In this article Easterbrook takes a look at the different views concerning global warming. He talks about Al Gores’ position that we much have immense lifestyle changes to make a difference, and also compares it to the opposing view that any changes would have drastic negative effects on the economy. He then presents his way of thinking on the subject, which is in conjunction with efforts taken to correct previous air pollution issues.
Easterbrook points out that the urban fog and acid rain were thought to be as insurmountable as the current greenhouse gas issues. Through strict regulations the air pollution was decreased and the damage corrected. In both of these cases the measures proved to be cheaper than expected. He points out that even though global warming is on a larger scale due to its global nature and widespread oil consumption, even slowing the rate of this buildup would give rapid progress to the situation.
Easterbrook focuses on the ever negative discussion of the problem, from the extreme of it being unstoppable, to financial ruin, to it just being a hoax, as keeping any real progress from happening. He talks about the large scale of the problem making it insurmountable to the minds of people causing this overly negative view instead of proposing solutions. He shares his view that this seems so impossible to tackle because the public has never understood that previous air pollution crises were corrected, that it has been somewhat of a secret.
Polls even show that people think the air is worse now than before, while the scientific evidence is otherwise. He blames the constant bashing of the political parties as part of the problem. Neither the democrats will admit that the air quality has improved to make republicans look bad for ruining the air, and republicans won’t admit that the democrat’s regulations helped. As long as the situation is shown in such a dismal light, it will be thought of as unsolvable.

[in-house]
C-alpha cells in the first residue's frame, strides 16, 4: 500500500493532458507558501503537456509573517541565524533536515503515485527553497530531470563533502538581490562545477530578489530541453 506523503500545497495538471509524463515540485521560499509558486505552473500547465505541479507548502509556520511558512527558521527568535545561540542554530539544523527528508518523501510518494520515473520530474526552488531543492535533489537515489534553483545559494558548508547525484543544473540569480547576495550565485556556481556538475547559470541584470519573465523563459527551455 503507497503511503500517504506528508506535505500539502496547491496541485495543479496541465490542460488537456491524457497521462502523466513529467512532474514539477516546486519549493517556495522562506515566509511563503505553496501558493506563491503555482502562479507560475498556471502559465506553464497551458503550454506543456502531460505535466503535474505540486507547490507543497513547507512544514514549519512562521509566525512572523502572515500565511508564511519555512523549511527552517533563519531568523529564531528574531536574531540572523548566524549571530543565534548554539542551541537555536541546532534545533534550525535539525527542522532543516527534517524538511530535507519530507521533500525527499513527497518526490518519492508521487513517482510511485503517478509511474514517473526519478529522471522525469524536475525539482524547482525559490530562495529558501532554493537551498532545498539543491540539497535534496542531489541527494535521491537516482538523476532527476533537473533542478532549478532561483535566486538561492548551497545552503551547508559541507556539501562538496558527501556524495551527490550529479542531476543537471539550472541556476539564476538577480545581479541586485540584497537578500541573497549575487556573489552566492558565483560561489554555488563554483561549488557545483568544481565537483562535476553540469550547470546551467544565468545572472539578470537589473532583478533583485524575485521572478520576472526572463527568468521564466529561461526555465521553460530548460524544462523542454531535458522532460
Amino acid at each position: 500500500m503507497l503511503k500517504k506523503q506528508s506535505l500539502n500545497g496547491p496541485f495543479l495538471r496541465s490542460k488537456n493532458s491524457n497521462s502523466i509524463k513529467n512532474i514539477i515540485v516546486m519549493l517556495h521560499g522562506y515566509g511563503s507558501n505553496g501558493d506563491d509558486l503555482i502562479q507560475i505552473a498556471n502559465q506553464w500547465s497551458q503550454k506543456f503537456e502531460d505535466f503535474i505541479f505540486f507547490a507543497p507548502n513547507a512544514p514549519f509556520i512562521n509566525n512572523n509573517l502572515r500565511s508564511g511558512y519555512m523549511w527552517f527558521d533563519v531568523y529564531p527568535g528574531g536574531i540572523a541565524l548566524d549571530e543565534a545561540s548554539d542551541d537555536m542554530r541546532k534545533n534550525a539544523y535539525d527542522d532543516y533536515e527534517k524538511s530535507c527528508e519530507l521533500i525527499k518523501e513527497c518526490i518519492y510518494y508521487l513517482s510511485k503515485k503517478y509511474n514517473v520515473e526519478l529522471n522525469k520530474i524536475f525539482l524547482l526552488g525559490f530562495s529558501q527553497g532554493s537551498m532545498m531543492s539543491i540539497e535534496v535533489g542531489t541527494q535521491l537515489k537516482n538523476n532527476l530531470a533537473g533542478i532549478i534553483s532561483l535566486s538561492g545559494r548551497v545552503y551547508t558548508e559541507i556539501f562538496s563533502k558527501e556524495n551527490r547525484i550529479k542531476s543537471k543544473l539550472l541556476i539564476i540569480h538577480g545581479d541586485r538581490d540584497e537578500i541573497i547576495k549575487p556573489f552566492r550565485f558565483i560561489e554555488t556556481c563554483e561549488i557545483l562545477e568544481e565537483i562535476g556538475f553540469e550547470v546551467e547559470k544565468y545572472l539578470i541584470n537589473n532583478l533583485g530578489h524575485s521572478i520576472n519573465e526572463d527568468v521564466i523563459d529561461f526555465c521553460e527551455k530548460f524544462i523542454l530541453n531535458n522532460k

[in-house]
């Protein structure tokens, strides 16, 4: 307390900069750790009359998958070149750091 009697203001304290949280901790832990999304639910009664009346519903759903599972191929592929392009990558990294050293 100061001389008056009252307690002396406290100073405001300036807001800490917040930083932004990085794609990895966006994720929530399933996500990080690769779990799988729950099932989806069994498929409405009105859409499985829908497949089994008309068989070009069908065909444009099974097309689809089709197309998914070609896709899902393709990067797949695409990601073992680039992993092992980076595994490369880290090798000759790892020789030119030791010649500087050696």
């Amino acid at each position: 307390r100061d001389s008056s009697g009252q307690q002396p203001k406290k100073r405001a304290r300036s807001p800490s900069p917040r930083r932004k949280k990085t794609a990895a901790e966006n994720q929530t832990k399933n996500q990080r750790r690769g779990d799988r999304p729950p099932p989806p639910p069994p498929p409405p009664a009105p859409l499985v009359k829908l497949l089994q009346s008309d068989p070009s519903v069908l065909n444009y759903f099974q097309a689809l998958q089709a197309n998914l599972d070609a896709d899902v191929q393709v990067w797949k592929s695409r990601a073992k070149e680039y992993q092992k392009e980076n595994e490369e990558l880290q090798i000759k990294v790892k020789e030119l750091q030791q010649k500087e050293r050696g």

Easterbrook addresses the thought that even if the United States were to make small corrections, any advances would be overtaken by other countries that contribute a much larger scale amount of these greenhouse gasses. He does however point out that if one country would make a small step, other countries might follow in their footsteps and use similar measures that they see working to make corrections in their own part of the world. He reminds readers that the advances against other ypes of air pollution in the past came from the United States and are now being used elsewhere.
Easterbrook gives his position that Americans are just the people with the ingenuity and brilliance to take on a global problem like this and find a way to correct it, but as long as government keeps the negative overtone it will not even be contemplated. He calls upon a politician to recast the issue in a positive manner in order to get more attention to it. He states that while it seems too big to tackle, that only prevails as long as we do nothing to try.